With the launch of a new video-on-demand service dubbed Cravetv, Bell Media hopes to take on Internet streaming giants while still keeping one foot firmly planted on the side of its traditional television business.
The media division of BCE Inc. will host an event in Toronto on Wednesday to unveil the features of the new service that will launch by the end of the year and compete with subscription-based offerings from U.S.-based Netflix Inc. and homegrown rival Shomi, a joint venture between Rogers Communications Inc. and Shaw Communications Inc.
But in an interview with The Globe and Mail Monday, Bell Media president Kevin Crull said that unlike Shomi, the library of more than 10,000 hours of television programming on Cravetv will only be available for purchase to customers with a traditional TV subscription.
“We want the consumer to have a TV subscription,” he said of the service, which has previously been referred to by its code name Project Latte.
“So you can subscribe to any level of television, you can subscribe to basic TV, or even what has become known as ‘skinny basic,’ or you can subscribe to a really high-end package,” Mr. Crull added.
Shomi, which Rogers and Shaw announced in August and launched last month, is available to any of the two companies’ television or Internet subscribers for a fee of $8.99 a month and can be accessed online, through tablets or mobile devices or set-top boxes for TV customers.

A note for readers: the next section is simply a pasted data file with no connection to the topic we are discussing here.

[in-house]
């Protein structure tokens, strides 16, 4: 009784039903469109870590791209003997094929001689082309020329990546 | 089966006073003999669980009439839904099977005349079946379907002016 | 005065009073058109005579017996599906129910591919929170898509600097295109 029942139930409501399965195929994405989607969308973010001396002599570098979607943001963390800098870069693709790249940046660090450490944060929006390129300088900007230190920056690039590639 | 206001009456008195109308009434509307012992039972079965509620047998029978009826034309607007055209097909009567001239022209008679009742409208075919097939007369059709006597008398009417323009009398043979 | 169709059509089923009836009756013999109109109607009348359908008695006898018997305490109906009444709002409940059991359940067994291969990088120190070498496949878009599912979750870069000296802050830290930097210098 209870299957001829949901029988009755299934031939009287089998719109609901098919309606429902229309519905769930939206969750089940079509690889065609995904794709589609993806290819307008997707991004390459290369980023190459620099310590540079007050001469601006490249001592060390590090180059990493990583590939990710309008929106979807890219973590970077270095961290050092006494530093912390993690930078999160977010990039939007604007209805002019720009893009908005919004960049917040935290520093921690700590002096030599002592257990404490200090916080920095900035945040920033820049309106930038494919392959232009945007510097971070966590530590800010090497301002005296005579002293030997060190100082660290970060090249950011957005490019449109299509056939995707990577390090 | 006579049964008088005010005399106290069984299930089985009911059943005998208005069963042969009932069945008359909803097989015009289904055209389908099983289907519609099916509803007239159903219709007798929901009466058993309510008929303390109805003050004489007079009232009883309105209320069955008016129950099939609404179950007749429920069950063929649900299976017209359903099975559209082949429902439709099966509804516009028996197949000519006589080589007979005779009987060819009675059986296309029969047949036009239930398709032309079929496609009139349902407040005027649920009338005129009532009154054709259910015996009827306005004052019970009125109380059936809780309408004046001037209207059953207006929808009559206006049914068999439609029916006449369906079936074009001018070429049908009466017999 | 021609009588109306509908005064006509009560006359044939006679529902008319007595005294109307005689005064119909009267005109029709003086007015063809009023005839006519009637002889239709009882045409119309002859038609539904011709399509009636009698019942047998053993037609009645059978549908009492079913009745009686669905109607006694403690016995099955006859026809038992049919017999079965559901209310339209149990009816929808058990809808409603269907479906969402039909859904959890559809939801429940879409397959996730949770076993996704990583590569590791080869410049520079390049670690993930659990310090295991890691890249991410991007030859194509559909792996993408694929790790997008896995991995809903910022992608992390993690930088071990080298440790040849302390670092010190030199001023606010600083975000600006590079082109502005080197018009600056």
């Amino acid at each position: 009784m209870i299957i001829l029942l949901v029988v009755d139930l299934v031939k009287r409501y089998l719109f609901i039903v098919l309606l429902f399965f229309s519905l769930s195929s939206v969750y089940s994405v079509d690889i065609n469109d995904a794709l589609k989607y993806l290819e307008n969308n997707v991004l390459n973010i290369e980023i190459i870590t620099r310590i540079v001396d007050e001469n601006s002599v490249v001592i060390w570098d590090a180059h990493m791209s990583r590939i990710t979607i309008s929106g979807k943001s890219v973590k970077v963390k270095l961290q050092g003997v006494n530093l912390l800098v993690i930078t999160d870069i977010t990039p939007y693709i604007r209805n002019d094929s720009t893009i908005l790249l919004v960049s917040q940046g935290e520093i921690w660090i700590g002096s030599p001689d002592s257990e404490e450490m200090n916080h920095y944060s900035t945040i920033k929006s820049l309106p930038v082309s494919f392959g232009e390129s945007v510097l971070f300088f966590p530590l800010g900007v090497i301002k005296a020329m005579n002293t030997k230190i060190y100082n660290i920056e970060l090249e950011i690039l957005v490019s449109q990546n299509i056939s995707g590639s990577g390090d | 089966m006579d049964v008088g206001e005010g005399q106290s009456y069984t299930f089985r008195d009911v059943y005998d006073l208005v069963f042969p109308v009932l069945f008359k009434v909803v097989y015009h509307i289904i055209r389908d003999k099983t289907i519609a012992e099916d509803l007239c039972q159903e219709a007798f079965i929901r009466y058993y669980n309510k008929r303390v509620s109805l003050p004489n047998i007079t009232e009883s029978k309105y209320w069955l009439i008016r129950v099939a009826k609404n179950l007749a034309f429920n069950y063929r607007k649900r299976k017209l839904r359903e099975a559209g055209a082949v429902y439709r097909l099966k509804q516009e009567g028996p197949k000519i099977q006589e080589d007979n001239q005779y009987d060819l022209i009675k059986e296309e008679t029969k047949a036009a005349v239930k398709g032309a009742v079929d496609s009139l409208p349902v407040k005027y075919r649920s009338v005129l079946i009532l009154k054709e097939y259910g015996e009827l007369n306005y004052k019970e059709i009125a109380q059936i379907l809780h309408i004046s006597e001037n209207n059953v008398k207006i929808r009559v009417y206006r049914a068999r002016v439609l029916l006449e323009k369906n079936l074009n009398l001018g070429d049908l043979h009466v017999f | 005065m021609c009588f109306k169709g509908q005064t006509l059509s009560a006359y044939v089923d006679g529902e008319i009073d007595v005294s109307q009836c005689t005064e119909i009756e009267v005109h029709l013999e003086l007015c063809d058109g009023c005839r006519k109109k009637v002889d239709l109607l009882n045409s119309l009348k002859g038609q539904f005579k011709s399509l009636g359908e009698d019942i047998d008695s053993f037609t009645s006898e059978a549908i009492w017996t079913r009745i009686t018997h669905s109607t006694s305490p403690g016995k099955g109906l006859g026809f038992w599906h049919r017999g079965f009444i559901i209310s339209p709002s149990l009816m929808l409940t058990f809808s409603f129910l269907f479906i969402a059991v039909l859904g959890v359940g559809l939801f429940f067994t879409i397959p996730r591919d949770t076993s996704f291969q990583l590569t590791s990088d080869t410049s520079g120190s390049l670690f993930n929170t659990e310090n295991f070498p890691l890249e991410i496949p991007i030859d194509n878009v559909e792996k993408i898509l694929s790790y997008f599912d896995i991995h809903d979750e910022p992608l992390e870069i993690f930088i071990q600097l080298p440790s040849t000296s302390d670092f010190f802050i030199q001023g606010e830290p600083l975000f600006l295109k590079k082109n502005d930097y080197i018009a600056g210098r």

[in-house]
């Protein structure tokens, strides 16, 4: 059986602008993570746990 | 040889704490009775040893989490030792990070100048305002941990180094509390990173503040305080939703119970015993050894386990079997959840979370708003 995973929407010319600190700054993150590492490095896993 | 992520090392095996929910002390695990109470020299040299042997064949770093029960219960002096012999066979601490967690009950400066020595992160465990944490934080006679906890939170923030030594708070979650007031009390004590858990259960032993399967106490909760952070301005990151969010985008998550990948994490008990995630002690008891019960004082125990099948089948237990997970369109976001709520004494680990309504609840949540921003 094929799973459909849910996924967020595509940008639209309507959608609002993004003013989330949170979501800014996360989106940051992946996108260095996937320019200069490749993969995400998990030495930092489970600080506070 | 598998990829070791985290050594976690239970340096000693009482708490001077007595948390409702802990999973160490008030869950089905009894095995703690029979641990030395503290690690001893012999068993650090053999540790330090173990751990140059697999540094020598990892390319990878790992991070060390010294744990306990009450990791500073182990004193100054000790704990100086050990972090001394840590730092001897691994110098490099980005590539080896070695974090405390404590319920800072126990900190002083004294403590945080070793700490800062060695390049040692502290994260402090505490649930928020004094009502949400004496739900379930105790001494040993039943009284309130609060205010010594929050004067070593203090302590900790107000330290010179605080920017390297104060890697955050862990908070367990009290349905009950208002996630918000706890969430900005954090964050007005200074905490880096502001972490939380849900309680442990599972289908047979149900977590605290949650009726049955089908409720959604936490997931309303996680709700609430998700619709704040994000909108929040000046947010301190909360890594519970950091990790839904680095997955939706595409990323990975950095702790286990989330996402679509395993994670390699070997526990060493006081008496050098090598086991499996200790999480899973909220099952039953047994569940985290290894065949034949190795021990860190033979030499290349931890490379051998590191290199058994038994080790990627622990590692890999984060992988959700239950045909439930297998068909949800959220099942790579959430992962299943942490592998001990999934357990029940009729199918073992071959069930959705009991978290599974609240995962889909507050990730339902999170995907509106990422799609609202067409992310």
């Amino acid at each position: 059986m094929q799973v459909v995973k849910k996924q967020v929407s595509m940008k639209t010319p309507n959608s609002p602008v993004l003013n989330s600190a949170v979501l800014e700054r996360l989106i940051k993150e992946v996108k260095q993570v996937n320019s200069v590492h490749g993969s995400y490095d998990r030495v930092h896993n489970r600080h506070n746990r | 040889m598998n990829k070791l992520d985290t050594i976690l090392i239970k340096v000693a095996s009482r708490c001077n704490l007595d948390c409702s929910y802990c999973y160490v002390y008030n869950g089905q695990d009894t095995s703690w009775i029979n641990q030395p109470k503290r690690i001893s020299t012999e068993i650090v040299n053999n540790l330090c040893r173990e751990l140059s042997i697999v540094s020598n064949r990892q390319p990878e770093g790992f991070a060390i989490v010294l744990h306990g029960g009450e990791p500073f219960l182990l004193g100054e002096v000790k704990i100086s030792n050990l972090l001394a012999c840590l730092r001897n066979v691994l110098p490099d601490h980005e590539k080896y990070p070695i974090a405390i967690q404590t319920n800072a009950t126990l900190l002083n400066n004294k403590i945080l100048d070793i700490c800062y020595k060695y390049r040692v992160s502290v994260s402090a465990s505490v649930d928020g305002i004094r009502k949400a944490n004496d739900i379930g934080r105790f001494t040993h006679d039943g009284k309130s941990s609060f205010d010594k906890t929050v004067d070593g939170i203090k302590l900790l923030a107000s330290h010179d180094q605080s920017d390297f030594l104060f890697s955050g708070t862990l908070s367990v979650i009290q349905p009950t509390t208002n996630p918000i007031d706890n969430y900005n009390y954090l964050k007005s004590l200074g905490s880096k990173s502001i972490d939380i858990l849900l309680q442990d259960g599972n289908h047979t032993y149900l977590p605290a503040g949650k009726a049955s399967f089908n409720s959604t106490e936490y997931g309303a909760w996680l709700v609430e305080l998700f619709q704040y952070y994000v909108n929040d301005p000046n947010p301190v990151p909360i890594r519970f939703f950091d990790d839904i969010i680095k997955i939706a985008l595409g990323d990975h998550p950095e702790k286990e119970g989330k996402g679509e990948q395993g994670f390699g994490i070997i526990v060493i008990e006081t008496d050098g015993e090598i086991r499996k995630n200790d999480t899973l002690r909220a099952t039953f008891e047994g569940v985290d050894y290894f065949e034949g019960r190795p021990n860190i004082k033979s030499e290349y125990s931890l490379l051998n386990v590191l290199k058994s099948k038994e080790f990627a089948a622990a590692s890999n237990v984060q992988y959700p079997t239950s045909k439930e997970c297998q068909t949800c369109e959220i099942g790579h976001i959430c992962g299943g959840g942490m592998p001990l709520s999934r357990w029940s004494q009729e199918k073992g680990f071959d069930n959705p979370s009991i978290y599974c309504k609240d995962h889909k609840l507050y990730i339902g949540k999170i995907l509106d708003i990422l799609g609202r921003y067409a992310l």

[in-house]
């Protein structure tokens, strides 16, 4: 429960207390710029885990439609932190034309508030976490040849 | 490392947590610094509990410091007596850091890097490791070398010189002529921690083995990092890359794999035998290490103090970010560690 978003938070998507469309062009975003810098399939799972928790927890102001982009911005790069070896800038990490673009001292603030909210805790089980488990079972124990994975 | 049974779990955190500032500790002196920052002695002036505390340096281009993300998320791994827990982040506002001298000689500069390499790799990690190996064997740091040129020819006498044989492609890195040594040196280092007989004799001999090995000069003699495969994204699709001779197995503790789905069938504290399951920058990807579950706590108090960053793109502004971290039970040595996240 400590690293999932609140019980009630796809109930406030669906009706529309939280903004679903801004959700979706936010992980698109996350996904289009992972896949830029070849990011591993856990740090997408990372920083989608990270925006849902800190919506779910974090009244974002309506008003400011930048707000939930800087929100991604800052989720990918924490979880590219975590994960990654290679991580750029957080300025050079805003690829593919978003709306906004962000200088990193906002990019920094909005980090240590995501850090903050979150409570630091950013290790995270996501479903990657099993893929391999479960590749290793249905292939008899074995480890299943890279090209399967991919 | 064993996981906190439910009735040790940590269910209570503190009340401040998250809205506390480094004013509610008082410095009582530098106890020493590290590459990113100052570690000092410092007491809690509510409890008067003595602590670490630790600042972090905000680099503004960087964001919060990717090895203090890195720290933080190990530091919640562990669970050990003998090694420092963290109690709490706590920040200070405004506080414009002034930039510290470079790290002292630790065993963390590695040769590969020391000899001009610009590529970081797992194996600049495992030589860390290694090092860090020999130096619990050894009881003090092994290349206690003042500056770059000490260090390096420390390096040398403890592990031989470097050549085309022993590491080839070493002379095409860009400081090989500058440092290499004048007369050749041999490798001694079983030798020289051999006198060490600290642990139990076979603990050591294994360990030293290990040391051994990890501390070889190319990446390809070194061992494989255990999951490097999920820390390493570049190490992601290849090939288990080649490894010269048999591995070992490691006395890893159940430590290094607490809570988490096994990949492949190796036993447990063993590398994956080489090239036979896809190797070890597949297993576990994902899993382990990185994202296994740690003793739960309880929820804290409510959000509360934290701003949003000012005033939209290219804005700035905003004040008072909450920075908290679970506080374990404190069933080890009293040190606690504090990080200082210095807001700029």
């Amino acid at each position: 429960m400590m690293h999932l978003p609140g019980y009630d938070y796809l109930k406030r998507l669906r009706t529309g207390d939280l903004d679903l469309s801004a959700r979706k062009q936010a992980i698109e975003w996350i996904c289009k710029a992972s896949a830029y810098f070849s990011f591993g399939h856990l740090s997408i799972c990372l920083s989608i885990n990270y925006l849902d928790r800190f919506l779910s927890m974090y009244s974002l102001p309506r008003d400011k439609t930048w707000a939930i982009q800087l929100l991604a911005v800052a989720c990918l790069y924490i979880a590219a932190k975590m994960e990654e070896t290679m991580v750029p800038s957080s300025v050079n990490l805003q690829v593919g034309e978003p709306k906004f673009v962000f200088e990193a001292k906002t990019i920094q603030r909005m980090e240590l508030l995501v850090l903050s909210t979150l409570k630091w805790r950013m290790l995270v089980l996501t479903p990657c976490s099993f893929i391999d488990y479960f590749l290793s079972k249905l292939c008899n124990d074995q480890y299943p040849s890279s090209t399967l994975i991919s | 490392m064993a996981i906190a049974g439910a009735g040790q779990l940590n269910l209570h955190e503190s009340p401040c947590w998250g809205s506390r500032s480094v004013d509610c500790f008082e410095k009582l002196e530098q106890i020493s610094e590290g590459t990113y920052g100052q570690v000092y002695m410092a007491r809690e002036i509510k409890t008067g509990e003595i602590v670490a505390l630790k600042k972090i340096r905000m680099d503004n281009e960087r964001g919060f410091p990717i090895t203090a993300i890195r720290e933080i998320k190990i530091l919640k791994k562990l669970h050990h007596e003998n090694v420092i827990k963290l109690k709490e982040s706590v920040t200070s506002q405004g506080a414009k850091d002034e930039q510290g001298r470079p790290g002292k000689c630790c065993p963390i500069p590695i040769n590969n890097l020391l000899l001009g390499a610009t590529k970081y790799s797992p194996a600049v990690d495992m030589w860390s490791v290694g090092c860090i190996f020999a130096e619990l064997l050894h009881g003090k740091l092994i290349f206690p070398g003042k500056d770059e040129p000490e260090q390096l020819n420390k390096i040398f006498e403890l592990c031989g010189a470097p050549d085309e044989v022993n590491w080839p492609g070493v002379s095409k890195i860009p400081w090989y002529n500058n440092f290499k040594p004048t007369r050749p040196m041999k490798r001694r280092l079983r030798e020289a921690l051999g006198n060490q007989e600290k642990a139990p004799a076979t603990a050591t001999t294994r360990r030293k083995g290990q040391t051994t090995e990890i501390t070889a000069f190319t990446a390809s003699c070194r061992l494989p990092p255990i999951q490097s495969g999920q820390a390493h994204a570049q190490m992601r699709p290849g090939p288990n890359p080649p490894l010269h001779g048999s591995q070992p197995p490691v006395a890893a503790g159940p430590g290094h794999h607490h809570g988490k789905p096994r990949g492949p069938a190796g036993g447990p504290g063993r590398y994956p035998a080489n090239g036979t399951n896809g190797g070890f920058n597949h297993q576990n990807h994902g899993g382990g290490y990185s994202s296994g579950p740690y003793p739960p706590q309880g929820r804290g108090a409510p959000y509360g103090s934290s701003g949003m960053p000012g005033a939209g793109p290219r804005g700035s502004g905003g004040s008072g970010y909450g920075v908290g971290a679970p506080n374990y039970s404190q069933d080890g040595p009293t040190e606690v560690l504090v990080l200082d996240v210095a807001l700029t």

Mr. Crull said Bell Media wanted to address a “white space” in the television world, which already offers video-on-demand options for movies as well as children’s programming but not a wealth of past seasons of television shows.
“We’re focusing on TV, which is a unique part of our approach to the business model. We’re distributing this through Canada’s [television] distributors – not bypassing the current ecosystem,” he said, noting that the company has been in talks with all of Canada’s major cable, satellite and IPTV providers to strike distribution agreements for Cravetv to their television customers.
The traditional television industry has come under intense pressure in recent years from so-called over-the-top competitors like Netflix, and Canadian media companies have been working to come up with their own video-streaming products that they hope will address a consumer desire for binge-watching without kneecapping their own television distribution businesses.
Total television subscribers in Canada fell slightly last year, dropping by 0.1 per cent to 11.9 million households in 2013, according to the most recent report from the Canadian Radio-television and Telecommunications Commission. Among the five largest television distributors, the cable providers Rogers, Shaw, Cogeco Cable Inc. and Quebecor Inc.’s Videotron Ltd. all suffered subscriber losses from 2013 to 2014, the CRTC said. Bell – which has benefitted from subscriber growth due to its four-year-old Fibe TV Internet protocol television product even as its satellite division has posted losses – actually added customers to its television subscriber base in that time period.